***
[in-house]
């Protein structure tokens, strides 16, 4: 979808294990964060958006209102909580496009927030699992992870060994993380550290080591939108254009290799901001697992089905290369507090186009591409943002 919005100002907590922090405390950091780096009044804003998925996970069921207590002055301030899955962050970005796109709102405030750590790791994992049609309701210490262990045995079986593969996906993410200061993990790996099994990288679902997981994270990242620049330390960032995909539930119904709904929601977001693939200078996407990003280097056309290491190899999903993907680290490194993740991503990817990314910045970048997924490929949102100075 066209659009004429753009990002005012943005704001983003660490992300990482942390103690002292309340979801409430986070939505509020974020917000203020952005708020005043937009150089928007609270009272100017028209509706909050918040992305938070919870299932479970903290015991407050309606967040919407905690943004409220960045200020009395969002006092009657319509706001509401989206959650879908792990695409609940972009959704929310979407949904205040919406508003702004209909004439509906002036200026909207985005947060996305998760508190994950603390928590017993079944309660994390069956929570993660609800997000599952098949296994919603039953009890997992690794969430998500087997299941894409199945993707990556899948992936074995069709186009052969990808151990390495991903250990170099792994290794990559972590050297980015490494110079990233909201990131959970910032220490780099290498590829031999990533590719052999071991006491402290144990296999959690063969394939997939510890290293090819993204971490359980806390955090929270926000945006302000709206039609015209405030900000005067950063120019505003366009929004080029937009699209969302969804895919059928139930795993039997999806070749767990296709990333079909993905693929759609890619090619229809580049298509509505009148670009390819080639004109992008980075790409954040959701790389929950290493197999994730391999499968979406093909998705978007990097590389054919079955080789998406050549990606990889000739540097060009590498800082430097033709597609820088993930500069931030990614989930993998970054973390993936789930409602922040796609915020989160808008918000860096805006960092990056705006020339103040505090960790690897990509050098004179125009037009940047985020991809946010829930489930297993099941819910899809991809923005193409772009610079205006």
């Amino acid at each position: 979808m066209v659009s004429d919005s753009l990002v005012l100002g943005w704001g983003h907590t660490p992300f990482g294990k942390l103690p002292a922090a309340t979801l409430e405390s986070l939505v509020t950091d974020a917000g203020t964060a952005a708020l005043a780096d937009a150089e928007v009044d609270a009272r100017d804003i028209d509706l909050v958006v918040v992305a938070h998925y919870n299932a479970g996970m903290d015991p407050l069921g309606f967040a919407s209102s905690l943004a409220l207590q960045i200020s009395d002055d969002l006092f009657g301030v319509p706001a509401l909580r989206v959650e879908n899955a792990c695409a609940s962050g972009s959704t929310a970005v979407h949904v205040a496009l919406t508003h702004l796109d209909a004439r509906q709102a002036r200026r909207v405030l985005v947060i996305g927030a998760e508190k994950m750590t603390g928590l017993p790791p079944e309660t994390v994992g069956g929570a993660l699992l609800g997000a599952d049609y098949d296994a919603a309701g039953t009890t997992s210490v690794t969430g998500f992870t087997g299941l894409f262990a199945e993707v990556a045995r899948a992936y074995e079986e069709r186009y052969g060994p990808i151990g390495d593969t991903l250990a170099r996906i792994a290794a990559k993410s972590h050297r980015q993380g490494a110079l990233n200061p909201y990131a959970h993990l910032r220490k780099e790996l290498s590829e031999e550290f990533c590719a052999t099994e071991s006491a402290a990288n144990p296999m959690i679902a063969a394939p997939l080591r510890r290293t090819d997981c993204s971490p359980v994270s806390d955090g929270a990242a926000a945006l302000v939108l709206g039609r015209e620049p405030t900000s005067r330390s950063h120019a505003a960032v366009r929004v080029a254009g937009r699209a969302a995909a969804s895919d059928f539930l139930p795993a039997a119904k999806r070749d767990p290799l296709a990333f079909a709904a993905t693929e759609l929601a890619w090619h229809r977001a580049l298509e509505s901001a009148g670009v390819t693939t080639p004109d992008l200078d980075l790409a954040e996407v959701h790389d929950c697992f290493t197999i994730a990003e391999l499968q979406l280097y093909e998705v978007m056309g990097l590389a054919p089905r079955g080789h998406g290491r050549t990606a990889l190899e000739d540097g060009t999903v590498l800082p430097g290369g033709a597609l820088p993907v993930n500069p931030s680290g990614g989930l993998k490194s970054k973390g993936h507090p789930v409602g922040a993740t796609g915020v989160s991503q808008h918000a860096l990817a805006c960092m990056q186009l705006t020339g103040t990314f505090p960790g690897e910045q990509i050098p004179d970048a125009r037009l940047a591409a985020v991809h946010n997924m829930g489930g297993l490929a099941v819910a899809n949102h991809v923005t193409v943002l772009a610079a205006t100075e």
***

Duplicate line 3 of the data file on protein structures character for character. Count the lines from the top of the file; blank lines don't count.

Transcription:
């Amino acid at each position: 979808m066209v659009s004429d919005s753009l990002v005012l100002g943005w704001g983003h907590t660490p992300f990482g294990k942390l103690p002292a922090a309340t979801l409430e405390s986070l939505v509020t950091d974020a917000g203020t964060a952005a708020l005043a780096d937009a150089e928007v009044d609270a009272r100017d804003i028209d509706l909050v958006v918040v992305a938070h998925y919870n299932a479970g996970m903290d015991p407050l069921g309606f967040a919407s209102s905690l943004a409220l207590q960045i200020s009395d002055d969002l006092f009657g301030v319509p706001a509401l909580r989206v959650e879908n899955a792990c695409a609940s962050g972009s959704t929310a970005v979407h949904v205040a496009l919406t508003h702004l796109d209909a004439r509906q709102a002036r200026r909207v405030l985005v947060i996305g927030a998760e508190k994950m750590t603390g928590l017993p790791p079944e309660t994390v994992g069956g929570a993660l699992l609800g997000a599952d049609y098949d296994a919603a309701g039953t009890t997992s210490v690794t969430g998500f992870t087997g299941l894409f262990a199945e993707v990556a045995r899948a992936y074995e079986e069709r186009y052969g060994p990808i151990g390495d593969t991903l250990a170099r996906i792994a290794a990559k993410s972590h050297r980015q993380g490494a110079l990233n200061p909201y990131a959970h993990l910032r220490k780099e790996l290498s590829e031999e550290f990533c590719a052999t099994e071991s006491a402290a990288n144990p296999m959690i679902a063969a394939p997939l080591r510890r290293t090819d997981c993204s971490p359980v994270s806390d955090g929270a990242a926000a945006l302000v939108l709206g039609r015209e620049p405030t900000s005067r330390s950063h120019a505003a960032v366009r929004v080029a254009g937009r699209a969302a995909a969804s895919d059928f539930l139930p795993a039997a119904k999806r070749d767990p290799l296709a990333f079909a709904a993905t693929e759609l929601a890619w090619h229809r977001a580049l298509e509505s901001a009148g670009v390819t693939t080639p004109d992008l200078d980075l790409a954040e996407v959701h790389d929950c697992f290493t197999i994730a990003e391999l499968q979406l280097y093909e998705v978007m056309g990097l590389a054919p089905r079955g080789h998406g290491r050549t990606a990889l190899e000739d540097g060009t999903v590498l800082p430097g290369g033709a597609l820088p993907v993930n500069p931030s680290g990614g989930l993998k490194s970054k973390g993936h507090p789930v409602g922040a993740t796609g915020v989160s991503q808008h918000a860096l990817a805006c960092m990056q186009l705006t020339g103040t990314f505090p960790g690897e910045q990509i050098p004179d970048a125009r037009l940047a591409a985020v991809h946010n997924m829930g489930g297993l490929a099941v819910a899809n949102h991809v923005t193409v943002l772009a610079a205006t100075e």